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Mount Williamson 14,389
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mini location map2018-07-20
29 by photographer avatarsbkelley
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Mount Williamson 14,389Sierra Nevada, CA
Sierra Nevada, CA
Backpack30.50 Miles 10,759 AEG
Backpack30.50 Miles
10,759 ft AEG
 no routes
1st trip
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Mount Williamson had been on my radar for some time. Driving down Highway 395, it's impossible to miss. Sure, Whitney is taller, but this one always just looked more fun - and stately! I also knew that there was a popular sense of dread around this one, largely because of its approach on the Shepherds Pass Trail. It's rare to find a 14er to climb that asks you to cover 10,000'+ of gain by its standard route - and that includes some scrambling (albeit brief). Suffice it to say, the allure became stronger the more I read about it.

I also realized how much more fun one of these efforts is when you get the right crew together. And we really did have a great group for this one. In the end, I convinced (suckered) Chumley, Taylor, Sam, and also my friend and trusty big mountain partner Shawn from Colorado to join. He invited his fellow Denver(-ite?) Joe, who'd climbed Orizaba with us this past January. I never thought 5 others would be down for this 3 day adventure, but there we were, permits in hand and packs up on Friday morning ready to go.

The first mile of the trail stays in the canyon, and is a bit overgrown. It got me worried about the switchbacks above I knew were to come, and the condition of the trail there. Those worries evaporated, though, the moment we left the 4th creek crossing and started up the hill. The Shepherds Pass Trail is in great shape, and it felt like we were cruising up to the Symmes Creak saddle. Everyone felt great after that first 2700' push, and there was even excited chatter there among the group about maybe pushing above our planned Anvil Camp. The drop to water near Mahogany Flat and the abrupt restart quelled that chatter, and we were all happy and ready to see camp, especially since minutes after everything was set up, the sky opened up. A gentle but annoying rain full most of the afternoon. Anvil really is about the only shady, tree-covered spot on the route, so it makes sense to take advantage of it.

Up for an alpine start and on the trail at 4 a.m. under nice conditions, we strung out a bit as everyone settled into their pace. The nice trail helped progress up to Shepherds Pass, where we enjoyed sunrise. Regrouping after some scree-slogging, we enjoyed some relative flat as we all eyed the route up Tyndall en route to the Williamson Bowl. I'm always struck by the contrast of the slope on the Sierra Crest: rugged and sharp to the east, gentler to the west, at least from what I've seen so far. Williamson Bowl was great from a scenery standpoint, but you have to carefully pick your way through the boulders. Again, I'd heard a lot of belly-aching about this stretch prior to the trip, but honestly, it's not bad. The boulders are mostly solid, and it's generally clear where to go. At the base of the gully, Chums and Joe couldn't contain their excitement and busted up, while the other four of us settled into a nice pace and steadily made our way up. We nervously watched the clouds start to build near 8 am (what is this - Colorado???), but knew we'd be able to get up and down before the light show started.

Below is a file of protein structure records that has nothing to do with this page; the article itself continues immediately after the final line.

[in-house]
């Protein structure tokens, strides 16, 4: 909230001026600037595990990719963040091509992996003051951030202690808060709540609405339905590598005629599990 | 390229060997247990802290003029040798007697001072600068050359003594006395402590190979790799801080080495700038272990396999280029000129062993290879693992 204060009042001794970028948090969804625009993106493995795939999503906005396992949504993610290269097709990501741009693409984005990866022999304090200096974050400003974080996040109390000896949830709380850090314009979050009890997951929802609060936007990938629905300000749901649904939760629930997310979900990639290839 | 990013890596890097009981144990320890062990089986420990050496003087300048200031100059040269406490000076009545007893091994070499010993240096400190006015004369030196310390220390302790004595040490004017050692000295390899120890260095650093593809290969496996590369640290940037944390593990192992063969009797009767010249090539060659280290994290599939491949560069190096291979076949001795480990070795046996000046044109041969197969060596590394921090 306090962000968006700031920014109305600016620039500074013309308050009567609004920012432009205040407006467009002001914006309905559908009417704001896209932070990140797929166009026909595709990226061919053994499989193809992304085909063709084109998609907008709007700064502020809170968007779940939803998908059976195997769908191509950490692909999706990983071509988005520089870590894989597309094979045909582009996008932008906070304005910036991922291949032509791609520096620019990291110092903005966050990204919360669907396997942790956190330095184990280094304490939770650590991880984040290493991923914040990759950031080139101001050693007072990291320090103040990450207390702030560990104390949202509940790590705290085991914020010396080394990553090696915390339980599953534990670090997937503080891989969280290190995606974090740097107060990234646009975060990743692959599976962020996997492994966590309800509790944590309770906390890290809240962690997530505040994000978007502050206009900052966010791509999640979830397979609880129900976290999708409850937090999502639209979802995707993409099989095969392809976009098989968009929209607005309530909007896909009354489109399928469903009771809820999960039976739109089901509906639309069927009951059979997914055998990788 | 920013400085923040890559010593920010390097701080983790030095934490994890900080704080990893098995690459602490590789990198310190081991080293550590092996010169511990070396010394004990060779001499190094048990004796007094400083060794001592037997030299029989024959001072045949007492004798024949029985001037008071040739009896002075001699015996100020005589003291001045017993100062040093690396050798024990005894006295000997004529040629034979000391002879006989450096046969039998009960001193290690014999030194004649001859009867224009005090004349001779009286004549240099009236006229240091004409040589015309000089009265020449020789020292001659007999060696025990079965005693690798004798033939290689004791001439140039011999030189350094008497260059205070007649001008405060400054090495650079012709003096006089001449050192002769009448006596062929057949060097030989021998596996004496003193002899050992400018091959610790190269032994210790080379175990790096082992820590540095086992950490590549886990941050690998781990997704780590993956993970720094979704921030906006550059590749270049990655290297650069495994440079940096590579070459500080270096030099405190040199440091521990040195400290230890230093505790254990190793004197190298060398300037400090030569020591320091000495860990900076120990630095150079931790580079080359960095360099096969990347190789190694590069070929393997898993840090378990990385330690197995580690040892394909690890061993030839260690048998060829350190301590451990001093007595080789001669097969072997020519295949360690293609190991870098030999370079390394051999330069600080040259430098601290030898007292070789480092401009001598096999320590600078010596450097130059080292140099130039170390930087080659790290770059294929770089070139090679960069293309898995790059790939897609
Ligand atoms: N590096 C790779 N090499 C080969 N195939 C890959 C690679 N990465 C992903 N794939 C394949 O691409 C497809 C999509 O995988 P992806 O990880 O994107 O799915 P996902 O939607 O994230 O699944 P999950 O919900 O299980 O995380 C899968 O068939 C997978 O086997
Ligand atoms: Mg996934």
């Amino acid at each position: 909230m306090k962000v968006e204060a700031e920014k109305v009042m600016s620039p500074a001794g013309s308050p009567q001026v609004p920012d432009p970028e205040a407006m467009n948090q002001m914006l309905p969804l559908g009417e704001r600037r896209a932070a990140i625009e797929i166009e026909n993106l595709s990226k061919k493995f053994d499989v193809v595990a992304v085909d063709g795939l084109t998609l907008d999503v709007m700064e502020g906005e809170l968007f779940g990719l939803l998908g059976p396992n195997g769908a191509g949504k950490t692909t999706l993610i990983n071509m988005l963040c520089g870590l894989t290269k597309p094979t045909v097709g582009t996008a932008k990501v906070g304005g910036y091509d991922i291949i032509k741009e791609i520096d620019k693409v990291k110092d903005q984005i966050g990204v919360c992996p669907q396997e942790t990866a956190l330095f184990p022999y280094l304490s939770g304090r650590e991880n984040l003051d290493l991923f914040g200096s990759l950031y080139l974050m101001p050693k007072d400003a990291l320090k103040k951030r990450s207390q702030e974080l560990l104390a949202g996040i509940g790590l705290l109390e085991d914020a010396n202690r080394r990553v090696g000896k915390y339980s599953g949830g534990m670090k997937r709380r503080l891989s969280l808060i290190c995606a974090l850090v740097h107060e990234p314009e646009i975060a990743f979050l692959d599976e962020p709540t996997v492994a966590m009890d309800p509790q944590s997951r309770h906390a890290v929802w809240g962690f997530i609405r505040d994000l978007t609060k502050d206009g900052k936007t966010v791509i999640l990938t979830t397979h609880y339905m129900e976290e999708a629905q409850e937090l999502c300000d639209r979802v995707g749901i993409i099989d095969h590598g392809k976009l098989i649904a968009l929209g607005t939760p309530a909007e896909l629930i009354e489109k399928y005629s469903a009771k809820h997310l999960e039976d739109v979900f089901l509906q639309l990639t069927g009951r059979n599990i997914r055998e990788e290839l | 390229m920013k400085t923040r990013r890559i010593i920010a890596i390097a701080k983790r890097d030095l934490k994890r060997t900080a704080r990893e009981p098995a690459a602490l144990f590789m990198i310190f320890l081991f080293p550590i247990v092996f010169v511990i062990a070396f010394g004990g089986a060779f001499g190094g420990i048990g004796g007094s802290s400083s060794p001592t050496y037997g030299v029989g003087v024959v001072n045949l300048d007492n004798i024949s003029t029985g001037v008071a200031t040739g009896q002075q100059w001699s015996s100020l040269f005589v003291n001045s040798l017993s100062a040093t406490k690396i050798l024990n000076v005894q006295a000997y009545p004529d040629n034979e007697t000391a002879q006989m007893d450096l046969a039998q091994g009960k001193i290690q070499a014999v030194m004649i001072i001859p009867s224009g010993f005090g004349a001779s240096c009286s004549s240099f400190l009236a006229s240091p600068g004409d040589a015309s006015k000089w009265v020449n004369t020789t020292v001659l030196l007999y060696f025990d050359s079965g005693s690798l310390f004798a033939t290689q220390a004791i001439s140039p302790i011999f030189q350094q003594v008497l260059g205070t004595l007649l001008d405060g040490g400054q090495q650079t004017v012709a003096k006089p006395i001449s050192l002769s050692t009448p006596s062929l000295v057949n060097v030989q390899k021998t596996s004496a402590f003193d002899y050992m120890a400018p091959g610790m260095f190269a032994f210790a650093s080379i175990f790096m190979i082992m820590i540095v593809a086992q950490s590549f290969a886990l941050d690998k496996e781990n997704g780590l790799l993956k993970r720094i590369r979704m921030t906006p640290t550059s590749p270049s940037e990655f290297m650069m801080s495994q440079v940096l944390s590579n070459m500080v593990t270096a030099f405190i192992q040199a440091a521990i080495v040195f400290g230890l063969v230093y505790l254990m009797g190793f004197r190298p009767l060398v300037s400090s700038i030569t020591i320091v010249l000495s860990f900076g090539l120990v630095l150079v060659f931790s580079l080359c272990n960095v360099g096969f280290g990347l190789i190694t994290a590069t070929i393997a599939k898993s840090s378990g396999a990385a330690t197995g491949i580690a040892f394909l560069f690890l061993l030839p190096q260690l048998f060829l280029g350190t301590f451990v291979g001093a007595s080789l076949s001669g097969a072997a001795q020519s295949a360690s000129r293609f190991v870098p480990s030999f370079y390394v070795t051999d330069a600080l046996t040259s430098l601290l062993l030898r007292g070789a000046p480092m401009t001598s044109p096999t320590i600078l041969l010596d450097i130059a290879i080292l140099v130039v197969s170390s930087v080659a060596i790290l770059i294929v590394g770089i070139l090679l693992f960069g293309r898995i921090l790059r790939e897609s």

Sam and Shawn pulled ahead of Tay and I a bit as we neared the much-talked-about chimney. We watched them - well, Shawn - start up the wrong way, but eventually get into the crack system and make his way up. Tay and I followed behind, and we popped out to an amazing view of the summit plateau and the Owens Valley, greeted by the already-summited Chumley, who had eschewed his summit beer for a photo op and was hauling it back to camp. We passed Joe coming down as we headed up, and had sweet summit success with cloud views. Last of the top 10 US 14ers done for Shawn and I! The weather made it so we couldn't stay long, and down the chute we went. Shawn and Sam moved ahead again, but waited for Tay and I at a prime lakeside lunch/nap spot. The rains chased away our laziness and made us leave Williamson Bowl with some urgency as we watched Mt. Williamson get enveloped in dark clouds. Good timing on our part. The trip back to our temporary Anvil home was smooth and everyone was all smiles around camp. Jack and Captain were passed around and it was great to see everyone laughing and smiling after the big day. Sure, there were some expletives hurled my way throughout the day, but what's a good trip without that?

The way home on the final day was fast, and the weekend was over before we knew it. The climb back up the Symmes Saddle wasn't too bad, but good thing we started early as hiding from the sun isn't easy there. We even had a well-timed 9L cameo at the saddle! It was great to see him and hike the last few miles back together. Joe went back up to get Tyndall that morning, so didn't join our hike out or parking lot celebration. The AZ group took off to start their long drive home after a good amount of hanging out, and Joe was only about 45 minutes behind from when they left. For the three of us, it was back to Reno, cold beers, and thoughts of what to do next, although we had to dodge some pretty impressive thunderstorms on the way home. Thanks to all of you guys for making it happen - great trip!

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